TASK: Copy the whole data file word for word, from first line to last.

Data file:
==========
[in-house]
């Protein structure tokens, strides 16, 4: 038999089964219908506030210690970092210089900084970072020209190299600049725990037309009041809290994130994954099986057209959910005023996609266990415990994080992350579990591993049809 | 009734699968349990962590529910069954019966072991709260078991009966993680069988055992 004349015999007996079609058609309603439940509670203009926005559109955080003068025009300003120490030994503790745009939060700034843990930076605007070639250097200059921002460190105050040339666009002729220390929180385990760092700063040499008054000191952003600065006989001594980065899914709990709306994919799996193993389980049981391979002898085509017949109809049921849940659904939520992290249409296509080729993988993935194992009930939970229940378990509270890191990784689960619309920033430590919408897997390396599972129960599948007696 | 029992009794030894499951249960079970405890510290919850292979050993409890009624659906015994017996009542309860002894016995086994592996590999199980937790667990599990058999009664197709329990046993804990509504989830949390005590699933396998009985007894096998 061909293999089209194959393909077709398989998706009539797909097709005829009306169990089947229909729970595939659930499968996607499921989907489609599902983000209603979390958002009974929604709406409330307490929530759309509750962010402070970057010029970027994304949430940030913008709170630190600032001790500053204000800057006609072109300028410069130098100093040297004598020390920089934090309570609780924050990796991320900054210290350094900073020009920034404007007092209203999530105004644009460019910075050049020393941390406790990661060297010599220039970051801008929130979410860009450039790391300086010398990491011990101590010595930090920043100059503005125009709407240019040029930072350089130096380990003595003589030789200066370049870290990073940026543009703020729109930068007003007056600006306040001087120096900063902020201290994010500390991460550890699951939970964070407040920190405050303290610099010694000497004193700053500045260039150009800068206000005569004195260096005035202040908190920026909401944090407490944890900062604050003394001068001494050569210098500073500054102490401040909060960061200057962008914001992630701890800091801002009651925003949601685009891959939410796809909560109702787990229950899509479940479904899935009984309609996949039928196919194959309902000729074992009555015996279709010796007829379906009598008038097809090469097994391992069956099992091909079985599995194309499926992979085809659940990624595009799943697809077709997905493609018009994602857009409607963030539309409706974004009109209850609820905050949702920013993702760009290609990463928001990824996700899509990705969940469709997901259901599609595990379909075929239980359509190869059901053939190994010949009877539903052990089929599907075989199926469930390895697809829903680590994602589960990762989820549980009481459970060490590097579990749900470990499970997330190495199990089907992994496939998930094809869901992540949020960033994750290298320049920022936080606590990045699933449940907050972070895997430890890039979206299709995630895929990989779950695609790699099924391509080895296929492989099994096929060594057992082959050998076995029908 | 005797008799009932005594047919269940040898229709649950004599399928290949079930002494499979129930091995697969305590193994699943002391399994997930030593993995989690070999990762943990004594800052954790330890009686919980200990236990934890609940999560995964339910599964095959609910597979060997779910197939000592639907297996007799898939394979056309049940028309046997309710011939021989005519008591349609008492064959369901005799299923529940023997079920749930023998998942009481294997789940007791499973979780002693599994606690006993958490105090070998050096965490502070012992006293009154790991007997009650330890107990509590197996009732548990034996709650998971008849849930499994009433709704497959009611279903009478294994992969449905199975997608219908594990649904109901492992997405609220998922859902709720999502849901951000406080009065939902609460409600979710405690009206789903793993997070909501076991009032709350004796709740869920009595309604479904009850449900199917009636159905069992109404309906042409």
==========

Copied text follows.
[in-house]
């Protein structure tokens, strides 16, 4: 038999089964219908506030210690970092210089900084970072020209190299600049725990037309009041809290994130994954099986057209959910005023996609266990415990994080992350579990591993049809 | 009734699968349990962590529910069954019966072991709260078991009966993680069988055992 004349015999007996079609058609309603439940509670203009926005559109955080003068025009300003120490030994503790745009939060700034843990930076605007070639250097200059921002460190105050040339666009002729220390929180385990760092700063040499008054000191952003600065006989001594980065899914709990709306994919799996193993389980049981391979002898085509017949109809049921849940659904939520992290249409296509080729993988993935194992009930939970229940378990509270890191990784689960619309920033430590919408897997390396599972129960599948007696 | 029992009794030894499951249960079970405890510290919850292979050993409890009624659906015994017996009542309860002894016995086994592996590999199980937790667990599990058999009664197709329990046993804990509504989830949390005590699933396998009985007894096998 061909293999089209194959393909077709398989998706009539797909097709005829009306169990089947229909729970595939659930499968996607499921989907489609599902983000209603979390958002009974929604709406409330307490929530759309509750962010402070970057010029970027994304949430940030913008709170630190600032001790500053204000800057006609072109300028410069130098100093040297004598020390920089934090309570609780924050990796991320900054210290350094900073020009920034404007007092209203999530105004644009460019910075050049020393941390406790990661060297010599220039970051801008929130979410860009450039790391300086010398990491011990101590010595930090920043100059503005125009709407240019040029930072350089130096380990003595003589030789200066370049870290990073940026543009703020729109930068007003007056600006306040001087120096900063902020201290994010500390991460550890699951939970964070407040920190405050303290610099010694000497004193700053500045260039150009800068206000005569004195260096005035202040908190920026909401944090407490944890900062604050003394001068001494050569210098500073500054102490401040909060960061200057962008914001992630701890800091801002009651925003949601685009891959939410796809909560109702787990229950899509479940479904899935009984309609996949039928196919194959309902000729074992009555015996279709010796007829379906009598008038097809090469097994391992069956099992091909079985599995194309499926992979085809659940990624595009799943697809077709997905493609018009994602857009409607963030539309409706974004009109209850609820905050949702920013993702760009290609990463928001990824996700899509990705969940469709997901259901599609595990379909075929239980359509190869059901053939190994010949009877539903052990089929599907075989199926469930390895697809829903680590994602589960990762989820549980009481459970060490590097579990749900470990499970997330190495199990089907992994496939998930094809869901992540949020960033994750290298320049920022936080606590990045699933449940907050972070895997430890890039979206299709995630895929990989779950695609790699099924391509080895296929492989099994096929060594057992082959050998076995029908 | 005797008799009932005594047919269940040898229709649950004599399928290949079930002494499979129930091995697969305590193994699943002391399994997930030593993995989690070999990762943990004594800052954790330890009686919980200990236990934890609940999560995964339910599964095959609910597979060997779910197939000592639907297996007799898939394979056309049940028309046997309710011939021989005519008591349609008492064959369901005799299923529940023997079920749930023998998942009481294997789940007791499973979780002693599994606690006993958490105090070998050096965490502070012992006293009154790991007997009650330890107990509590197996009732548990034996709650998971008849849930499994009433709704497959009611279903009478294994992969449905199975997608219908594990649904109901492992997405609220998922859902709720999502849901951000406080009065939902609460409600979710405690009206789903793993997070909501076991009032709350004796709740869920009595309604479904009850449900199917009636159905069992109404309906042409």